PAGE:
Coast Salish Style Longhouse
In partnership and close collaboration with Coast Salish tribal nations and the Native American Student Union at Western Washington University (WWU), the university seeks to build a traditional Coast Salish style longhouse. The longhouse will honor the historic importance of place which WWU occupies. WWU acknowledges its responsibility to promote educational opportunities for Native students. Working in partnership with tribal nations, the presence of a longhouse on the Western campus will help the university increase recruitment of Native students and enhance their retention and graduation.
- The longhouse will reflect traditional Coast Salish architecture and design.
- The longhouse will support Native students by providing a gathering and ceremonial space to promote cultural exchange and understanding.
- Longhouse structure will include a gathering hall, indoor and outdoor kitchens, and student lounges.
- The University will assemble a group which will include Native students, faculty, staff, alumni and tribal community members who will advise on the design for the longhouse.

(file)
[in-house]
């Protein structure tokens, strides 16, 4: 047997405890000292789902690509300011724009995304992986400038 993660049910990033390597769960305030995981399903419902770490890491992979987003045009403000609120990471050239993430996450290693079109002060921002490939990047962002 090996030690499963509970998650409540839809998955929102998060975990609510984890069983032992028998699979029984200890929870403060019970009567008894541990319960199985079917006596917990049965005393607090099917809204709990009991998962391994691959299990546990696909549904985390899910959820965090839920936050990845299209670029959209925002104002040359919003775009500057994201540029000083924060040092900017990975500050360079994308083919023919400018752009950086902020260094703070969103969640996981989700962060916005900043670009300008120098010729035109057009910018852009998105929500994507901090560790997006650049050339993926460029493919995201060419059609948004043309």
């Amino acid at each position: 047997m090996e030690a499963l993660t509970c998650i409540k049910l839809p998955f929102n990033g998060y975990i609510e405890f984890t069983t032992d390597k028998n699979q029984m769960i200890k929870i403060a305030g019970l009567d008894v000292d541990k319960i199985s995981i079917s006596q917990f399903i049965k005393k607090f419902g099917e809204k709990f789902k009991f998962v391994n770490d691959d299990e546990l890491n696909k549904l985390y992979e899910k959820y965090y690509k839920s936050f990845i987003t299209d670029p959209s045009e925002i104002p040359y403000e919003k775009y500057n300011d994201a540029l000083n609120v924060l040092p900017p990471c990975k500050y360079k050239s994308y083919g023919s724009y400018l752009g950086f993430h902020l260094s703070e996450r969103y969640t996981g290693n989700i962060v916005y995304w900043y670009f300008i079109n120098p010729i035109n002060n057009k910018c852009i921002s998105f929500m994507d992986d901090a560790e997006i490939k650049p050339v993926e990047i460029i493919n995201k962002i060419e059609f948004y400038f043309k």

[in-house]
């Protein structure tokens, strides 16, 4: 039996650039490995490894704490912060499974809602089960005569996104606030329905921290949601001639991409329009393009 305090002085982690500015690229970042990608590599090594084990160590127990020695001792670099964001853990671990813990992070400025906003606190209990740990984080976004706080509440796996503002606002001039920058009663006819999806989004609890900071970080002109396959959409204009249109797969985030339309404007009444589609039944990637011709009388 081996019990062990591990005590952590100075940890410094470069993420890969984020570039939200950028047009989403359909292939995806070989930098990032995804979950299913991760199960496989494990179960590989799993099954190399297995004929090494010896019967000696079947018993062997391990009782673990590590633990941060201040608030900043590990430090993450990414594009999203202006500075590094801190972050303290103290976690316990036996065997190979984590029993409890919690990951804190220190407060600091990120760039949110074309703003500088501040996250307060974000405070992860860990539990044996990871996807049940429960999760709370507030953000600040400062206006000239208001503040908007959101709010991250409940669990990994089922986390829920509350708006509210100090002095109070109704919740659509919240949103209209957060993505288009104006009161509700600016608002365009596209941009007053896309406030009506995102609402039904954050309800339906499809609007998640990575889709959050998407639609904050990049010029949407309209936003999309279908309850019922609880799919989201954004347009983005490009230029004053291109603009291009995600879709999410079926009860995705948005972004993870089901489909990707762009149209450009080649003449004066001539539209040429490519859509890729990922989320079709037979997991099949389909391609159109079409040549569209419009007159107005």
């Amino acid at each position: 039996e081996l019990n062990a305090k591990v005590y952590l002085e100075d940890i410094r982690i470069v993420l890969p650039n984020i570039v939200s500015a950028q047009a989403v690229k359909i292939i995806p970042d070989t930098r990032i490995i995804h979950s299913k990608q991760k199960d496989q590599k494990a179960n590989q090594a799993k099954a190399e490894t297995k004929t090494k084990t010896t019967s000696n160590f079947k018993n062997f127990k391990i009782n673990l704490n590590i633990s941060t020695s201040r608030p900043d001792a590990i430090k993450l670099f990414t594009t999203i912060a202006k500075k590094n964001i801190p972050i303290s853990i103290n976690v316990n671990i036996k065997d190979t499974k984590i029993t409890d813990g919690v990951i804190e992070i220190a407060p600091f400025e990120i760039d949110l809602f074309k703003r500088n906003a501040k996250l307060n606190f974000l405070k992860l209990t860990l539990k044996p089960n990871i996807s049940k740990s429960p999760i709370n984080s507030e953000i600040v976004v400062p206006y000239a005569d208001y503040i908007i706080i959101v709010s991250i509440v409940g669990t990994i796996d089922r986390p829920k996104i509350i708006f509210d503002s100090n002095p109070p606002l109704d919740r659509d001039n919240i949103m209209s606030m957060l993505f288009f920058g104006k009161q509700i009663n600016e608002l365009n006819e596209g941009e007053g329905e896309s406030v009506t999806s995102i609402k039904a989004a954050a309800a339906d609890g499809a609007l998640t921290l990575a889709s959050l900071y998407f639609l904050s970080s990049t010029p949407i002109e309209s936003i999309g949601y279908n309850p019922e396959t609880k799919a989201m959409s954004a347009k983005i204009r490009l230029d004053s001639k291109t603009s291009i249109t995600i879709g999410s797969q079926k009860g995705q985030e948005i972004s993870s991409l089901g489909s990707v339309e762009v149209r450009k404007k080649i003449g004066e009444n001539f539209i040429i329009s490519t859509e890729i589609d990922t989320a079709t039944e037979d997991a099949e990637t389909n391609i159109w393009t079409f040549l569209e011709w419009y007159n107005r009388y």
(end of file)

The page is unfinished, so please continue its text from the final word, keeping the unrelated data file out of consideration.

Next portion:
The vision for a Coast Salish longhouse on WWU’s campus originated from the Native American Student Union, as Native students sought to find ways for the University to address current and historical issues faced by American Indian students on WWU’s campus. The longhouse style concept has gained momentum with the establishment of the WWU Office of Tribal Relations.
WWU Tribal Relations advises the President on legislative and policy matters of concern to tribes and First Nations.
The Tribal Relations office functions as support for fostering working relationships with the twenty-nine federally recognized tribes across the state of Washington.
The Tribal Relations office recognizes
the partnership opportunities with tribal communities as a way to enhance the support and success of Native students.
The Tribal Relations office works to encourage the development of programs, events, and activities designed to educate the campus community and increase capacity to serve American Indian, Alaska Native, and First Nation communities.